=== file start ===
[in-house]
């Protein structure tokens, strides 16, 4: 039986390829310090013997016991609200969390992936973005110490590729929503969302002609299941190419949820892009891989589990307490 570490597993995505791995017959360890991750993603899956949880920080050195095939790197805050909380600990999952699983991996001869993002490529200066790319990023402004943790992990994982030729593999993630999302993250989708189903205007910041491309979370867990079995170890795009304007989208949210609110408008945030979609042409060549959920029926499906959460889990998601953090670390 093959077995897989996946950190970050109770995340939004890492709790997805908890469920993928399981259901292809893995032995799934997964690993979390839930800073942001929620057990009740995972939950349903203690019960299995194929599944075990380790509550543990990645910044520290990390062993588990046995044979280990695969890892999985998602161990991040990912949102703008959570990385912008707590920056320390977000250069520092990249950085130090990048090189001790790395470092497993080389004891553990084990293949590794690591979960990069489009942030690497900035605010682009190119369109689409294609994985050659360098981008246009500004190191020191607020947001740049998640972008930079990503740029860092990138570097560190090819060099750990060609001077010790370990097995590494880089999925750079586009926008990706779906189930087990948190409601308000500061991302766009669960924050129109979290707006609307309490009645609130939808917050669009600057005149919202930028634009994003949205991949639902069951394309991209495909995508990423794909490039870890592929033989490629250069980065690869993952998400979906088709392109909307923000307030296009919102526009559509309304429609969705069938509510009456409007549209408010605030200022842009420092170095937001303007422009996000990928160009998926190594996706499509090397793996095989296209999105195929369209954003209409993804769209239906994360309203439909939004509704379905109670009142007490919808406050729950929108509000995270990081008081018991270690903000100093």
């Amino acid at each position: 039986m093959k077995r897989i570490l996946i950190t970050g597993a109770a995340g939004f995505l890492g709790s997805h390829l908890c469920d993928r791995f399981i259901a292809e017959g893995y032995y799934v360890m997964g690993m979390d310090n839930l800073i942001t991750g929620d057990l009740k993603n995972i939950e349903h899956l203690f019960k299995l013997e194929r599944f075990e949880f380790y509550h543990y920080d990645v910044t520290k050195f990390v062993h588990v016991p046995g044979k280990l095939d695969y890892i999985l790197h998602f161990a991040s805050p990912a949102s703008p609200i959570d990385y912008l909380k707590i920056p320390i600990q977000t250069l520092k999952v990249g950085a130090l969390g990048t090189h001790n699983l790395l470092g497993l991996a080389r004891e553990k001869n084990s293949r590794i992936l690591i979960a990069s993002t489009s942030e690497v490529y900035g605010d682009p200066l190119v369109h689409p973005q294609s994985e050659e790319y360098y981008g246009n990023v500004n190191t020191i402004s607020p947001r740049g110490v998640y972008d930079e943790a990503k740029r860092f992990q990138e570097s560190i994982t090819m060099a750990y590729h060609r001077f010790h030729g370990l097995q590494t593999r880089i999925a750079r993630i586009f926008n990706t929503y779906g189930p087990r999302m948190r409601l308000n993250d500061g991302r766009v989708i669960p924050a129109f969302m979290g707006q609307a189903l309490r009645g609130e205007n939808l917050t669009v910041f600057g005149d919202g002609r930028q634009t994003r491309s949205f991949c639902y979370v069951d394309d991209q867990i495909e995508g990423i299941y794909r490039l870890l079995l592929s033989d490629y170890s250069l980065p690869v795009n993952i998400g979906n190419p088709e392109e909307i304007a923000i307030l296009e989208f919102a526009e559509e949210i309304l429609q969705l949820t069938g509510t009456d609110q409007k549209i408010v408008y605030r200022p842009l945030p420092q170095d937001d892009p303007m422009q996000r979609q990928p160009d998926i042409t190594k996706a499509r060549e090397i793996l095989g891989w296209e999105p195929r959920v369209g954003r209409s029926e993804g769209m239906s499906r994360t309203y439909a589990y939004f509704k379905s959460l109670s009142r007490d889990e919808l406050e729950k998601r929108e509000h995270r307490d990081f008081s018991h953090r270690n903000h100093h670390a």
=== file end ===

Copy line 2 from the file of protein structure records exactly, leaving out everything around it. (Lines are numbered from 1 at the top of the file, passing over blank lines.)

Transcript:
């Protein structure tokens, strides 16, 4: 039986390829310090013997016991609200969390992936973005110490590729929503969302002609299941190419949820892009891989589990307490 570490597993995505791995017959360890991750993603899956949880920080050195095939790197805050909380600990999952699983991996001869993002490529200066790319990023402004943790992990994982030729593999993630999302993250989708189903205007910041491309979370867990079995170890795009304007989208949210609110408008945030979609042409060549959920029926499906959460889990998601953090670390 093959077995897989996946950190970050109770995340939004890492709790997805908890469920993928399981259901292809893995032995799934997964690993979390839930800073942001929620057990009740995972939950349903203690019960299995194929599944075990380790509550543990990645910044520290990390062993588990046995044979280990695969890892999985998602161990991040990912949102703008959570990385912008707590920056320390977000250069520092990249950085130090990048090189001790790395470092497993080389004891553990084990293949590794690591979960990069489009942030690497900035605010682009190119369109689409294609994985050659360098981008246009500004190191020191607020947001740049998640972008930079990503740029860092990138570097560190090819060099750990060609001077010790370990097995590494880089999925750079586009926008990706779906189930087990948190409601308000500061991302766009669960924050129109979290707006609307309490009645609130939808917050669009600057005149919202930028634009994003949205991949639902069951394309991209495909995508990423794909490039870890592929033989490629250069980065690869993952998400979906088709392109909307923000307030296009919102526009559509309304429609969705069938509510009456409007549209408010605030200022842009420092170095937001303007422009996000990928160009998926190594996706499509090397793996095989296209999105195929369209954003209409993804769209239906994360309203439909939004509704379905109670009142007490919808406050729950929108509000995270990081008081018991270690903000100093």